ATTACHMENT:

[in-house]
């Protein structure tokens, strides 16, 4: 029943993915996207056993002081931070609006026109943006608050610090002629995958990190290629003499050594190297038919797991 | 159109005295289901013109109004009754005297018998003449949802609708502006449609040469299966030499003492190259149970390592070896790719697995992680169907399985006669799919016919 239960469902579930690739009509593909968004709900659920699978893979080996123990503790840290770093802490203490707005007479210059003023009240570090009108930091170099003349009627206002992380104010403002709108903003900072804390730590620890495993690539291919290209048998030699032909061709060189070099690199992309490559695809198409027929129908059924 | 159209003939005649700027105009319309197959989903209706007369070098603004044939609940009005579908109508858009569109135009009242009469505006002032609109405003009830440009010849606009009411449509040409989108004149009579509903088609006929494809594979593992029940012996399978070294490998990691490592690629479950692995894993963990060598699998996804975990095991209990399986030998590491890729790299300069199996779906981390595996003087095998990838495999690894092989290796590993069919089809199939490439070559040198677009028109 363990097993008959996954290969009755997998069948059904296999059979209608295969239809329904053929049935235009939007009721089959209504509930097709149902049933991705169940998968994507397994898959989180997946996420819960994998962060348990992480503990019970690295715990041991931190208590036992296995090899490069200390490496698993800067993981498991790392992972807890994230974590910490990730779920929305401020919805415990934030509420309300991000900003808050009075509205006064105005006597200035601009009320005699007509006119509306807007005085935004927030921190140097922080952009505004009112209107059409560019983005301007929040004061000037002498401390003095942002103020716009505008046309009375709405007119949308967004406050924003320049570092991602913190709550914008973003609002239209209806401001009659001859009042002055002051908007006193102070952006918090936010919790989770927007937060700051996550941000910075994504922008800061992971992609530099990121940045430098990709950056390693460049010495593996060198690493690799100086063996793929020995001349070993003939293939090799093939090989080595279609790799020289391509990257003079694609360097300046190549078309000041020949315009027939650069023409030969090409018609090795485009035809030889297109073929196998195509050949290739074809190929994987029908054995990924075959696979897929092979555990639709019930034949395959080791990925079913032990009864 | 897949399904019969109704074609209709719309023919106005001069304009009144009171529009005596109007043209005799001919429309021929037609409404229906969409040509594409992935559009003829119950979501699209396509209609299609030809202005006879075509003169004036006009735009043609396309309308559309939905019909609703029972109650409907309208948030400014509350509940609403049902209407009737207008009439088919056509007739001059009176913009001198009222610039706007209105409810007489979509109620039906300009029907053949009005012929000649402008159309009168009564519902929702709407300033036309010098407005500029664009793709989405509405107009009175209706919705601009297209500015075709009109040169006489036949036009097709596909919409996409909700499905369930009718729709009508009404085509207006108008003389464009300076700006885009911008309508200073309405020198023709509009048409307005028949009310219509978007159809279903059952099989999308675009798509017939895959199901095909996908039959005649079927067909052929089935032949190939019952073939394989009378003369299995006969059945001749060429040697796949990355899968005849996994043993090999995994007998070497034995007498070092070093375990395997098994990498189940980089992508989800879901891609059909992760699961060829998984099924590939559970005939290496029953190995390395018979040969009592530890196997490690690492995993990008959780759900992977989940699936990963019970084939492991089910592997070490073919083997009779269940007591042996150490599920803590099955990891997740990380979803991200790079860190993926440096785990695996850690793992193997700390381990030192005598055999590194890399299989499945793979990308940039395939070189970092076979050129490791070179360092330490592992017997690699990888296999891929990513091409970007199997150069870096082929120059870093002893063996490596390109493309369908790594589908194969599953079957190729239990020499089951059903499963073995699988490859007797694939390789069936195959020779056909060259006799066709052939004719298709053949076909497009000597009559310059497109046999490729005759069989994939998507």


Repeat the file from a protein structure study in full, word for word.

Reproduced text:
[in-house]
């Protein structure tokens, strides 16, 4: 029943993915996207056993002081931070609006026109943006608050610090002629995958990190290629003499050594190297038919797991 | 159109005295289901013109109004009754005297018998003449949802609708502006449609040469299966030499003492190259149970390592070896790719697995992680169907399985006669799919016919 239960469902579930690739009509593909968004709900659920699978893979080996123990503790840290770093802490203490707005007479210059003023009240570090009108930091170099003349009627206002992380104010403002709108903003900072804390730590620890495993690539291919290209048998030699032909061709060189070099690199992309490559695809198409027929129908059924 | 159209003939005649700027105009319309197959989903209706007369070098603004044939609940009005579908109508858009569109135009009242009469505006002032609109405003009830440009010849606009009411449509040409989108004149009579509903088609006929494809594979593992029940012996399978070294490998990691490592690629479950692995894993963990060598699998996804975990095991209990399986030998590491890729790299300069199996779906981390595996003087095998990838495999690894092989290796590993069919089809199939490439070559040198677009028109 363990097993008959996954290969009755997998069948059904296999059979209608295969239809329904053929049935235009939007009721089959209504509930097709149902049933991705169940998968994507397994898959989180997946996420819960994998962060348990992480503990019970690295715990041991931190208590036992296995090899490069200390490496698993800067993981498991790392992972807890994230974590910490990730779920929305401020919805415990934030509420309300991000900003808050009075509205006064105005006597200035601009009320005699007509006119509306807007005085935004927030921190140097922080952009505004009112209107059409560019983005301007929040004061000037002498401390003095942002103020716009505008046309009375709405007119949308967004406050924003320049570092991602913190709550914008973003609002239209209806401001009659001859009042002055002051908007006193102070952006918090936010919790989770927007937060700051996550941000910075994504922008800061992971992609530099990121940045430098990709950056390693460049010495593996060198690493690799100086063996793929020995001349070993003939293939090799093939090989080595279609790799020289391509990257003079694609360097300046190549078309000041020949315009027939650069023409030969090409018609090795485009035809030889297109073929196998195509050949290739074809190929994987029908054995990924075959696979897929092979555990639709019930034949395959080791990925079913032990009864 | 897949399904019969109704074609209709719309023919106005001069304009009144009171529009005596109007043209005799001919429309021929037609409404229906969409040509594409992935559009003829119950979501699209396509209609299609030809202005006879075509003169004036006009735009043609396309309308559309939905019909609703029972109650409907309208948030400014509350509940609403049902209407009737207008009439088919056509007739001059009176913009001198009222610039706007209105409810007489979509109620039906300009029907053949009005012929000649402008159309009168009564519902929702709407300033036309010098407005500029664009793709989405509405107009009175209706919705601009297209500015075709009109040169006489036949036009097709596909919409996409909700499905369930009718729709009508009404085509207006108008003389464009300076700006885009911008309508200073309405020198023709509009048409307005028949009310219509978007159809279903059952099989999308675009798509017939895959199901095909996908039959005649079927067909052929089935032949190939019952073939394989009378003369299995006969059945001749060429040697796949990355899968005849996994043993090999995994007998070497034995007498070092070093375990395997098994990498189940980089992508989800879901891609059909992760699961060829998984099924590939559970005939290496029953190995390395018979040969009592530890196997490690690492995993990008959780759900992977989940699936990963019970084939492991089910592997070490073919083997009779269940007591042996150490599920803590099955990891997740990380979803991200790079860190993926440096785990695996850690793992193997700390381990030192005598055999590194890399299989499945793979990308940039395939070189970092076979050129490791070179360092330490592992017997690699990888296999891929990513091409970007199997150069870096082929120059870093002893063996490596390109493309369908790594589908194969599953079957190729239990020499089951059903499963073995699988490859007797694939390789069936195959020779056909060259006799066709052939004719298709053949076909497009000597009559310059497109046999490729005759069989994939998507």